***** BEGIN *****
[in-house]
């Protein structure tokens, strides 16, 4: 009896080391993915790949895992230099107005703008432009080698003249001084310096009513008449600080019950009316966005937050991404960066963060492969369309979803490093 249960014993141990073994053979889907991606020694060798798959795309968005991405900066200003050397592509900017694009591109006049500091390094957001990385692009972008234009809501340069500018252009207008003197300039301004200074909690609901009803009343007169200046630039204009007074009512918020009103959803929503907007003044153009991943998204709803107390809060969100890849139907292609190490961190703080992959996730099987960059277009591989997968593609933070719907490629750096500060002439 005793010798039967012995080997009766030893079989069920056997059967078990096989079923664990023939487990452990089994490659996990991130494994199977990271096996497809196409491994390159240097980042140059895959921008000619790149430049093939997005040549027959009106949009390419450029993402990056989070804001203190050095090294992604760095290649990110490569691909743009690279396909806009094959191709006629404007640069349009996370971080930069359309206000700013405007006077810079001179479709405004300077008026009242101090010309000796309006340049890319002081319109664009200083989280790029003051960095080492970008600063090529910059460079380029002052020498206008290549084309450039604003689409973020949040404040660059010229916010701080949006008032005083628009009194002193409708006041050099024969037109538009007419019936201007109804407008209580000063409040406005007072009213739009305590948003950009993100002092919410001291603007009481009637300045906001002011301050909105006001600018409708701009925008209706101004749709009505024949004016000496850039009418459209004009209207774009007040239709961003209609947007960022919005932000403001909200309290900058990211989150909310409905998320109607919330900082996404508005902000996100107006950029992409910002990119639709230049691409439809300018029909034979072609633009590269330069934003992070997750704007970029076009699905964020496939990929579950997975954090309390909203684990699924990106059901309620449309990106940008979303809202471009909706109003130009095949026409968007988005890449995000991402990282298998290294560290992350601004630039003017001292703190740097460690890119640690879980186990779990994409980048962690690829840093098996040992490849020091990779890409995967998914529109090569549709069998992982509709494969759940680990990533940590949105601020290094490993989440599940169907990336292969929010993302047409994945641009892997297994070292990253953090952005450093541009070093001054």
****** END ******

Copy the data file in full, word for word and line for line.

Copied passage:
[in-house]
């Protein structure tokens, strides 16, 4: 009896080391993915790949895992230099107005703008432009080698003249001084310096009513008449600080019950009316966005937050991404960066963060492969369309979803490093 249960014993141990073994053979889907991606020694060798798959795309968005991405900066200003050397592509900017694009591109006049500091390094957001990385692009972008234009809501340069500018252009207008003197300039301004200074909690609901009803009343007169200046630039204009007074009512918020009103959803929503907007003044153009991943998204709803107390809060969100890849139907292609190490961190703080992959996730099987960059277009591989997968593609933070719907490629750096500060002439 005793010798039967012995080997009766030893079989069920056997059967078990096989079923664990023939487990452990089994490659996990991130494994199977990271096996497809196409491994390159240097980042140059895959921008000619790149430049093939997005040549027959009106949009390419450029993402990056989070804001203190050095090294992604760095290649990110490569691909743009690279396909806009094959191709006629404007640069349009996370971080930069359309206000700013405007006077810079001179479709405004300077008026009242101090010309000796309006340049890319002081319109664009200083989280790029003051960095080492970008600063090529910059460079380029002052020498206008290549084309450039604003689409973020949040404040660059010229916010701080949006008032005083628009009194002193409708006041050099024969037109538009007419019936201007109804407008209580000063409040406005007072009213739009305590948003950009993100002092919410001291603007009481009637300045906001002011301050909105006001600018409708701009925008209706101004749709009505024949004016000496850039009418459209004009209207774009007040239709961003209609947007960022919005932000403001909200309290900058990211989150909310409905998320109607919330900082996404508005902000996100107006950029992409910002990119639709230049691409439809300018029909034979072609633009590269330069934003992070997750704007970029076009699905964020496939990929579950997975954090309390909203684990699924990106059901309620449309990106940008979303809202471009909706109003130009095949026409968007988005890449995000991402990282298998290294560290992350601004630039003017001292703190740097460690890119640690879980186990779990994409980048962690690829840093098996040992490849020091990779890409995967998914529109090569549709069998992982509709494969759940680990990533940590949105601020290094490993989440599940169907990336292969929010993302047409994945641009892997297994070292990253953090952005450093541009070093001054």